Queen’s Speech 2013 Look Ahead

Queen’s Speech 2013 Look Ahead

Ahead of the 2013 Queen’s Speech, Portland’s George Pascoe-Watson considers the political rationale behind the coalition government’s decisions, and our Public Affairs team explore the likely announcements expected tomorrow.

By George Pascoe-Watson

David Cameron will seek to turn promises into delivery in tomorrow’s Queen’s Speech as he tries to put Britain’s strivers ahead of immigrants and scroungers.

The PM’s message to the country will be that he is putting in place measures to make real the changes he has offered.

Many of the policies will already have been announced but the Premier is keen to remind voters he wants these changes to happen, not just remain hot air.

Too often in the past political leaders have flooded voters with initiatives only to be attacked for failing to deliver.

The PM will remind the nation – and his own MPs and grassroots supporters – that to deliver change he must first bring his measures into law.

Tomorrow’s Queen’s Speech is almost certainly the last major opportunity for the Coalition to make bold shifts in the national policy landscape.

One insider told me this morning: “The media wants new, new, new in a Queen’s Speech.

“But our message will be deliver, deliver, deliver.”

Mr Cameron will claim he is unveiling a list of measures to satisfy the needs of the “common ground” which is where he believes the bulk of votes can be found.

But this will clash with Deputy Premier Nick Clegg’s promise to deliver “centre ground” politics – demonstrating a subtle but growing schism at the heart of the Coalition.

The Conservatives have stamped their authority on the Queen’s Speech with a raft of measures aimed at winning back UKIP voters and women.

Top of the list will be an end to the “pull factor” of Britain’s NHS and benefits culture to immigrants.

The aim is to force Romanian and Bulgarians tempted to travel to Britain to think again.

Immigrants will be forced to pay for GP visits, put to the back of the council housing queue and be denied access to other state handouts.

A Consumer Bill of Rights will be brought in to give people more protection on goods, services, digital content and unfair contract terms.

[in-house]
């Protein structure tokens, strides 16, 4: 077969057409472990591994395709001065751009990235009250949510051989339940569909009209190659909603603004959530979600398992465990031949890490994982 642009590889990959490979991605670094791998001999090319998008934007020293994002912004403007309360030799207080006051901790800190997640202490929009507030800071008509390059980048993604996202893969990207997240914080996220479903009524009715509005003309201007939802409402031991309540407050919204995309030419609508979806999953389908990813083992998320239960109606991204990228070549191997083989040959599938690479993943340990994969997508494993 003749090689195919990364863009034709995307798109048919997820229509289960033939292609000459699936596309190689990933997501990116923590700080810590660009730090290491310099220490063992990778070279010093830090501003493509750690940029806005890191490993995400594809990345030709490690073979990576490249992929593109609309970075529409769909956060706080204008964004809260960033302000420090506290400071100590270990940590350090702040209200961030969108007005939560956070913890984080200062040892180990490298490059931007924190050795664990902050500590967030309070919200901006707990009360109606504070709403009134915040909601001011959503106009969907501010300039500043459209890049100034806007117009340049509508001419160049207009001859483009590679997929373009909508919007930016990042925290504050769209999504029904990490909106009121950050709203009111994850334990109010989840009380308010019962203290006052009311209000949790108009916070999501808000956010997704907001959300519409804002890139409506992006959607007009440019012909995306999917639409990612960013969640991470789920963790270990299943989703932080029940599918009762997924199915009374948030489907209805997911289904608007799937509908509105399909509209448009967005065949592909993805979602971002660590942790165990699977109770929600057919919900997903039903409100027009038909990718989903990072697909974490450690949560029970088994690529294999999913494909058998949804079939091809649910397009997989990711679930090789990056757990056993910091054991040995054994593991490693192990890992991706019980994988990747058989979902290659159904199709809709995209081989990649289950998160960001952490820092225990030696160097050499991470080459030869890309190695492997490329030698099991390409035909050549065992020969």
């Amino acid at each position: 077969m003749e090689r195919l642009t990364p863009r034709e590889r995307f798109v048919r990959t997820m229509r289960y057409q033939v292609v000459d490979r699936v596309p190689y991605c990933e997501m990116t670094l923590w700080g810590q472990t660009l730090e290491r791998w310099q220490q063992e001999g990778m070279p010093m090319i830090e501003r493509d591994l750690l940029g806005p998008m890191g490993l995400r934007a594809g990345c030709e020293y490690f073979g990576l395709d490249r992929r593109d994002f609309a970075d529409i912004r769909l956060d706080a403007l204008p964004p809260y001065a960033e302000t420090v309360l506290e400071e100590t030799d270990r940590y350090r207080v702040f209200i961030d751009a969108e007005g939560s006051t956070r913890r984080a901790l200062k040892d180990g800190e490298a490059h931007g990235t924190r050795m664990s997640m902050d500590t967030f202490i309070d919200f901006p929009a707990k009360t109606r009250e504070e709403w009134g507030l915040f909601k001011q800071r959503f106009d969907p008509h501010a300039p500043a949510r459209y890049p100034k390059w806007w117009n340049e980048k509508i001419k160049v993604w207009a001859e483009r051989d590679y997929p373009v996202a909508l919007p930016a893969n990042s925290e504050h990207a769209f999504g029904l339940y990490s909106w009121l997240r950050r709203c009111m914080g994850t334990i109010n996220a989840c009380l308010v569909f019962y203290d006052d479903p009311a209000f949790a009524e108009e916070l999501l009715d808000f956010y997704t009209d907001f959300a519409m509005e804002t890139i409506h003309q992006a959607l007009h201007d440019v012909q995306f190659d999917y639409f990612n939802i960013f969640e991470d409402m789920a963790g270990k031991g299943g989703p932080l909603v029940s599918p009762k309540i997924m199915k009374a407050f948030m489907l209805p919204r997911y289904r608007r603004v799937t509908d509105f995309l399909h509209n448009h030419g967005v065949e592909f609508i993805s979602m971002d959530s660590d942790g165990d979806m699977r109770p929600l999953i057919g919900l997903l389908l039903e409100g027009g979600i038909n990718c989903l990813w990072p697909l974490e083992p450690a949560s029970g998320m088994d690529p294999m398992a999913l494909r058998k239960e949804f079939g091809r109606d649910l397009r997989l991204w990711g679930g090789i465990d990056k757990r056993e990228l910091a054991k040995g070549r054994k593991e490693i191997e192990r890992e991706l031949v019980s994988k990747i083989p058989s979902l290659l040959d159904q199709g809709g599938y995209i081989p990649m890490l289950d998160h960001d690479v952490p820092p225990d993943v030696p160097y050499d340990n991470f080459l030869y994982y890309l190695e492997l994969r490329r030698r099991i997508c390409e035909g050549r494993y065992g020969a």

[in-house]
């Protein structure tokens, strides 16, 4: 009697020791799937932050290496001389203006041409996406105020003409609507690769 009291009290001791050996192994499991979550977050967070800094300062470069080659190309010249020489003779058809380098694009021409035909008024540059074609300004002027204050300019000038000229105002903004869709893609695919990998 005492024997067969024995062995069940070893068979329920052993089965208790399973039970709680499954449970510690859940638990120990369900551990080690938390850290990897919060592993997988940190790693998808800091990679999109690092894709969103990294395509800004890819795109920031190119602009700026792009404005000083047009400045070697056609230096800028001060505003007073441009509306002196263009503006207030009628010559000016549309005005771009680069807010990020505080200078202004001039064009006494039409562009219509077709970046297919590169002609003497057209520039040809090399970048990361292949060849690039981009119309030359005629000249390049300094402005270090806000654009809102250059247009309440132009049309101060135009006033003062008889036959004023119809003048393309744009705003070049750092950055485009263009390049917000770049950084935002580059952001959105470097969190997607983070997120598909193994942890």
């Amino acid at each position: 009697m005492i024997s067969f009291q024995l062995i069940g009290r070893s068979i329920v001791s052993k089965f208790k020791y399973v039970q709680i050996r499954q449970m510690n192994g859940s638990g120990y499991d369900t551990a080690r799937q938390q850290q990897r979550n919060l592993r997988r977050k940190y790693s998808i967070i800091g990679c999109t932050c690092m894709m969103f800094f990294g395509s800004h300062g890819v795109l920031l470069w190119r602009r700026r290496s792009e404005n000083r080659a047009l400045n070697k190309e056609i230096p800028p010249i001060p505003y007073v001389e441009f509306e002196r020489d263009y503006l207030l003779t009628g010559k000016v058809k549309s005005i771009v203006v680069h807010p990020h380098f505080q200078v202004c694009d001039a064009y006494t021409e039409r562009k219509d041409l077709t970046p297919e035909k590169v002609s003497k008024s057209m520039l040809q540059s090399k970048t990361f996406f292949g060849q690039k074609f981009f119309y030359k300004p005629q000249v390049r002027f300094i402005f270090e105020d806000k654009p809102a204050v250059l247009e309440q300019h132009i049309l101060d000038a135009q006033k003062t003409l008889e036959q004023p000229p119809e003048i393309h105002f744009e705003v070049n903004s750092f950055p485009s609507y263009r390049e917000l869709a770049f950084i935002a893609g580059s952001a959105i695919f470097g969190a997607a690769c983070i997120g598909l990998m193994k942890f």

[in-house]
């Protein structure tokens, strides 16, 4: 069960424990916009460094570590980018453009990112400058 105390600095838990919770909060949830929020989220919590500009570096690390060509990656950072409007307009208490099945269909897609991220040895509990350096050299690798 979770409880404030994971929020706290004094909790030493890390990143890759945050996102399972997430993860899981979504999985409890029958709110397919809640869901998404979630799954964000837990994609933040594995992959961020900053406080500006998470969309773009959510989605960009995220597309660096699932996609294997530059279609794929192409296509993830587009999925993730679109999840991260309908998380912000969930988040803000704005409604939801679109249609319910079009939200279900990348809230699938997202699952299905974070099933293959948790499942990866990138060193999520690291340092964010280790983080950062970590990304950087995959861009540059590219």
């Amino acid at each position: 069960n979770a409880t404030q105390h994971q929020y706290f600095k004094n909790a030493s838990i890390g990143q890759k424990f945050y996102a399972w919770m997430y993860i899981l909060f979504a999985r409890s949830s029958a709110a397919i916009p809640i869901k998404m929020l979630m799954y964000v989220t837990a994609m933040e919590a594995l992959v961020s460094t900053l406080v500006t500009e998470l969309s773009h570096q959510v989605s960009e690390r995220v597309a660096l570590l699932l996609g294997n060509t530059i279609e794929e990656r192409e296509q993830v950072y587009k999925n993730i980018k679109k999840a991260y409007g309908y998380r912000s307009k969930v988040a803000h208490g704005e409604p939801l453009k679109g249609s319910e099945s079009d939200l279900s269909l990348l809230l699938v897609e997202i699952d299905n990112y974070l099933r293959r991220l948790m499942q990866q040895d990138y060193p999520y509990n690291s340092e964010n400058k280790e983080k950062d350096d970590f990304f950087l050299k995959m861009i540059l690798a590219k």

Shoppers will find it easier to get a refund after one failed repair or replacement and cowboy home decorators will be ordered to repaint botched jobs or hand back their cash.

These measures are important politically as Mr Cameron positions himself as championing “strivers” nationwide – knowing that Labour leader Ed Miliband is aiming at the same message.

Two flagship Bills on pensions and social care will also be introduced to win over an army of crucial women voters.

The first flat rate pension of £7,000 a year will be brought in by 2016 and is aimed at rewarding those who have chosen to care for children or elderly relatives rather than have a career.

Those same people will also be given the right to ask for help with nursing care, home improvements and respite care for old folk from their local town hall.

Mr Cameron and his team know that six out of ten carers are women and they are likely to applaud these radical moves.

There will also be some Bills aimed at boosting economic growth with bodies like the Institute of Directors warning this is his last chance before a General Election to make this happen.

Red tape will be slashed, especially for smaller firms – and health and safety checklists dropped altogether for micro businesses.

The HS2 high speed railway cannot be delivered without legislation and ministers will also launch this Bill in tomorrow’s speech.

The moves are all aimed at reassuring Tory MPs and true blue supporters that the PM is a Conservative at his core.

Bringing in figures like Jo Johnson to run his policy unit and John Hayes to beef up backbench relations are part of a bid to shape a harder, right wing edge.

Women voters remain a crucial body to capture for 2015 as they hold much of the balance of power.

Private polling seen by the Premier shows voters are applauding crackdowns on welfare scroungers and immigrants.

He now needs to remind voters that they are his policies, and to find a way of winning their support at the next General Election.



  • Tomorrow’s expected  Health and Social Care Bill, which has the difficult task of appealing to the elderly and to women marks a significant step forward for the sector, and is the result of long rounds of consultations and scrutiny of a draft Bill.
  • The Bill is expected to include the £75,000 cap on the lifetime costs of social care, designed to prevent people having to sell their homes in old age to fund their care. For carers, the majority of whom are women, there will be a statutory right to support from the state if they need it.
  • While the Coalition hopes this will appeal to voters, it is unlikely to be popular with local councils who will have to administer the changes on increasingly squeezed budgets. Care homes too are facing additional regulations, with new guarantees of care continuity if a provider goes out of business.

Retail and consumer rights